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The Puppy Teething Journey

Admittedly, I only learnt about puppy teething the hard way…when we got our first puppy! And when talking to friends I discovered I was not alone, others too felt in the dark on this topic. So, for the first time pet parent, here’s some information to help you through your puppy’s teething stage.

The teeth

As in humans, dogs have two sets of teeth in their lifetime. Puppies have 28 deciduous teeth also known as primary, baby, or milk teeth. Adult dogs have 42 permanent teeth, also known as secondary teeth.


The teething timeline

Puppies are born without any visible teeth. The milk teeth start erupting through the gums around three weeks of age and typically by six weeks of age all the milk teeth are present. In puppies, the entire teething process is relatively rapid. Teething begins in puppies at about 3.5 to 4 months of age, when the deciduous incisors begin to be replaced by permanent incisors. By the age of 6 to 7 months, most puppies have all of their adult teeth.



What happens during teething?

Long before adult teeth erupt through the gums, they begin developing from tooth buds located in the upper and lower jaws. As the adult teeth develop, they begin to exert pressure against the roots of the deciduous teeth, stimulating the roots of the deciduous teeth to begin resorbing. Once the roots have resorbed, the crowns of the deciduous teeth fall out. You may even find these hollow shells of baby teeth on the floor or in your puppy's bedding, but very often they are swallowed while your puppy is eating to no ill effect.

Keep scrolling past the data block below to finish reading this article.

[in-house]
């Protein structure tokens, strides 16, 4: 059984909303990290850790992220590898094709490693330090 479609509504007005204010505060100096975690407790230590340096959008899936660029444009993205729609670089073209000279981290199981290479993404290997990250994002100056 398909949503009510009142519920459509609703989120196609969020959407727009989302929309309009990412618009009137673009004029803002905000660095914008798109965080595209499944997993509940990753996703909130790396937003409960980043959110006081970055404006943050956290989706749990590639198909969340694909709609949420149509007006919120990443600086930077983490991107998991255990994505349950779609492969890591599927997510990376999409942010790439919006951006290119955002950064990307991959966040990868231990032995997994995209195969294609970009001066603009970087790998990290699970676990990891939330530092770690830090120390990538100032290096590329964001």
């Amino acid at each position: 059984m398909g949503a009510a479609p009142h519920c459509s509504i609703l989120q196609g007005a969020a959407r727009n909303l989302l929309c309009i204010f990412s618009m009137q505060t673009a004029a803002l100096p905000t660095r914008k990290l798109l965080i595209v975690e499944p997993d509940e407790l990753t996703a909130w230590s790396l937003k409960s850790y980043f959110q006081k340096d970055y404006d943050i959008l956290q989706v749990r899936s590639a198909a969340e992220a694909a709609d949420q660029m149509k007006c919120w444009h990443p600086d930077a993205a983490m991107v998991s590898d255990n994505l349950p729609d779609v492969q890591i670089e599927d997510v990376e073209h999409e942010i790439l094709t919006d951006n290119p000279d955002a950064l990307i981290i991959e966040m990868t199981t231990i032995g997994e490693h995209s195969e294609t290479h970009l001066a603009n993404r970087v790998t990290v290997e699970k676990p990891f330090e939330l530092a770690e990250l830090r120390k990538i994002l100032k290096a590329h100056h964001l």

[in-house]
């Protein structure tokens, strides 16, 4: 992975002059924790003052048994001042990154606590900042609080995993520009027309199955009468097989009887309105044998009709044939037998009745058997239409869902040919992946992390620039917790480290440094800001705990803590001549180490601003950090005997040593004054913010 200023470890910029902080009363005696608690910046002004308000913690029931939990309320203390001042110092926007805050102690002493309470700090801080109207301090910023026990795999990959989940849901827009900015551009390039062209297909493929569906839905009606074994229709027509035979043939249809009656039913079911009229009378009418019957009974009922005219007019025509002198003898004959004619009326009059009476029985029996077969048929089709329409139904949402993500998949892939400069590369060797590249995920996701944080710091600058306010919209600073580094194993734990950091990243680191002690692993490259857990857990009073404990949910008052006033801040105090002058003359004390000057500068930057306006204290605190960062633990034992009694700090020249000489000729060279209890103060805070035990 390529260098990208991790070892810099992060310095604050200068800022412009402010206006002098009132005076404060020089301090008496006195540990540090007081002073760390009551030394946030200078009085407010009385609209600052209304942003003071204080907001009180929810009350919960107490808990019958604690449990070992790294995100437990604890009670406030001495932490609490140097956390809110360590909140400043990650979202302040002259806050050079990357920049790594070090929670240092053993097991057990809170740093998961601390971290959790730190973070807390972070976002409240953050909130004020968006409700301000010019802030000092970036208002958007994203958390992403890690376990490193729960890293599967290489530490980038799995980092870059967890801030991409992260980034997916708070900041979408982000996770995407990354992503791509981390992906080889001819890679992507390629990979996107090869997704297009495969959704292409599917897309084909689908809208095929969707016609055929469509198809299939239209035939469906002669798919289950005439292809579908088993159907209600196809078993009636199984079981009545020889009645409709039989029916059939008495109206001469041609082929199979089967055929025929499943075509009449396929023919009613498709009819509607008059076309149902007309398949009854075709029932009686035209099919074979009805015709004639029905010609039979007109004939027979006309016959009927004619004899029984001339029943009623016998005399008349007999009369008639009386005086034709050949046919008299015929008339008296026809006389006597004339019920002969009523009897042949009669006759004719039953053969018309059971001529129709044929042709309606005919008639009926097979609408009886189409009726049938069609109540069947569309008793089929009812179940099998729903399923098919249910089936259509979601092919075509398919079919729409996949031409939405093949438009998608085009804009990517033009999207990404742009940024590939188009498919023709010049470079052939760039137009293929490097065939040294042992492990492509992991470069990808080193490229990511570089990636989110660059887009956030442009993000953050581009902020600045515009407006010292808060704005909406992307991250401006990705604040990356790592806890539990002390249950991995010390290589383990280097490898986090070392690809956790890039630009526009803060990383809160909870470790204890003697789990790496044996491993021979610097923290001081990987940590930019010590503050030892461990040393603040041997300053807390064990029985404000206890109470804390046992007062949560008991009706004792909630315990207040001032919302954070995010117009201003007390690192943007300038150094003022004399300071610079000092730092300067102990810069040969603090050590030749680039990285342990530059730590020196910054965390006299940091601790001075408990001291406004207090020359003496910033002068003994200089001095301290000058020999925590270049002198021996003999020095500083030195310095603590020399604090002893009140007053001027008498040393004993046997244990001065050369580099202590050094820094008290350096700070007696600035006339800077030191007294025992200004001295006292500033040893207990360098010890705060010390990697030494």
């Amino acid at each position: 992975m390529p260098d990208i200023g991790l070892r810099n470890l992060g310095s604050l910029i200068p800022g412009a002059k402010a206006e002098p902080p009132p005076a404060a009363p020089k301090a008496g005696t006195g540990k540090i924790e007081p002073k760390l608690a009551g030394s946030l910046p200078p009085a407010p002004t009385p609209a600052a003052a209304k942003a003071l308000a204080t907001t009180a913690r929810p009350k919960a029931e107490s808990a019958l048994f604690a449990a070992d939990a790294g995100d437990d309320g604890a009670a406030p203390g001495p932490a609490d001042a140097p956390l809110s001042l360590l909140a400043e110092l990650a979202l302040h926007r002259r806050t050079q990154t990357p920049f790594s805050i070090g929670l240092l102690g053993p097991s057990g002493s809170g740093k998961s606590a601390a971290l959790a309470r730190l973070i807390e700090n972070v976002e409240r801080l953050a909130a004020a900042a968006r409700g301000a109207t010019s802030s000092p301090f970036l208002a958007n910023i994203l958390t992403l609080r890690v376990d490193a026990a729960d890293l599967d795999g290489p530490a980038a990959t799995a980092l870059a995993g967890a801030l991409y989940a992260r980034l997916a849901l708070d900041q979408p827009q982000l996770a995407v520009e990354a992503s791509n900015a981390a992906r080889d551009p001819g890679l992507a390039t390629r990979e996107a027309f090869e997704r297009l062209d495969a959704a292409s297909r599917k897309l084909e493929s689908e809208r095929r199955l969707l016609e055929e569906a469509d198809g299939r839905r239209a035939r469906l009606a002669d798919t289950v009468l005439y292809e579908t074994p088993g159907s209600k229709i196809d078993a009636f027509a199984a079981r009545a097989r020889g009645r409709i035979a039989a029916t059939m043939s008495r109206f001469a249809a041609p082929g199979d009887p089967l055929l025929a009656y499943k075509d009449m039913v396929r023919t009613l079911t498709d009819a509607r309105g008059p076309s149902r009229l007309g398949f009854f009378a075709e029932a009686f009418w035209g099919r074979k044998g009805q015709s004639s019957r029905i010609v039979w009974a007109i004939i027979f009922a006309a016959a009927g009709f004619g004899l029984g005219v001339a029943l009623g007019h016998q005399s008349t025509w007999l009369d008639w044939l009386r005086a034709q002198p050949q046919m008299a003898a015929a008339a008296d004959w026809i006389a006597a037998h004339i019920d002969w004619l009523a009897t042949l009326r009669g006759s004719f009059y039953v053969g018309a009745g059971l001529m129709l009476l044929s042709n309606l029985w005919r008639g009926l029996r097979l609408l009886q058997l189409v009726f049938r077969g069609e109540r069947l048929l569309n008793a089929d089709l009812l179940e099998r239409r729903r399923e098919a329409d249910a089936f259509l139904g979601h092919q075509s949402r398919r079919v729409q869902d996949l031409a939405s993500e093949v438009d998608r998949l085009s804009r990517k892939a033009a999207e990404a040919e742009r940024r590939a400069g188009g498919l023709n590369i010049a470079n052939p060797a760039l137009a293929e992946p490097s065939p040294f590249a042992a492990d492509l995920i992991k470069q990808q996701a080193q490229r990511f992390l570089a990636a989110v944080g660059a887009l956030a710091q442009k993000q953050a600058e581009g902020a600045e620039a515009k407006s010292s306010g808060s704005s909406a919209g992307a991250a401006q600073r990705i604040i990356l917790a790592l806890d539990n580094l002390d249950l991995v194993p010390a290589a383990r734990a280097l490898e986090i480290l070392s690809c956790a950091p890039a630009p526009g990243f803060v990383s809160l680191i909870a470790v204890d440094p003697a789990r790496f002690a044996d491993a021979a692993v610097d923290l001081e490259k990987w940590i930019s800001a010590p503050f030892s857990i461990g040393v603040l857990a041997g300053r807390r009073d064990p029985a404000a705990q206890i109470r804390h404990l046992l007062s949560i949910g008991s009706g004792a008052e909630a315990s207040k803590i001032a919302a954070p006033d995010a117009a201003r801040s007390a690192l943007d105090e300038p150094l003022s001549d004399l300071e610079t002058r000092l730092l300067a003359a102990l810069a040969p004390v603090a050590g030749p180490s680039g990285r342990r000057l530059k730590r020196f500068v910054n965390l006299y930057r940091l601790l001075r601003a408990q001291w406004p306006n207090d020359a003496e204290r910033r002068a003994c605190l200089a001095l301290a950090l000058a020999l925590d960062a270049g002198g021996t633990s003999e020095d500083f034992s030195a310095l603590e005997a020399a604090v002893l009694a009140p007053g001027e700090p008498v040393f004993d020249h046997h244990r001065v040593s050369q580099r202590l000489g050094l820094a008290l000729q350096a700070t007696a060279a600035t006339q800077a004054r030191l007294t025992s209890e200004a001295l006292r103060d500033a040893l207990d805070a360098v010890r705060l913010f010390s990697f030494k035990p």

During the teething process, your puppy may drool, may be reluctant to eat as robustly as usual, and may be irritable due to a tender mouth. Almost all puppies have the urge to chew when they are teething. It is important that you do what you can to direct your puppy's chewing towards acceptable and safe objects. Do not allow your puppy to chew people's shoes, clothes, or the furniture. Avoid hard toys, nylon chews, cow hooves, and ice cubes as they can damage the teeth. Avoid feeding your puppy bones (cooked or otherwise), as they are also too hard to chew and can result in damaged teeth and intestinal damage if swallowed. You may also notice a characteristic breath odour, known as 'puppy breath', which is associated with teething. This odour is normal and will last as long as the puppy is teething.



What can you do?

The teething process is very uncomfortable for a puppy. Your job as a responsible pet parent is to provide something your pup can chew on to soothe sore gums and help make this process a little more comfortable. By doing so, you’ll be preventing the puppy from finding something on his own to chew, whether it’s your shoes, your couch, or your children’s toys.


The best objects to offer teething puppies depend on your dog’s size and level of activity. They include rubber teething toys that you can put in the freezer, such as a Kong, edible puppy teething rings, and flavoured puppy chew toys.




Comment below and share your puppy teething experiences with us.


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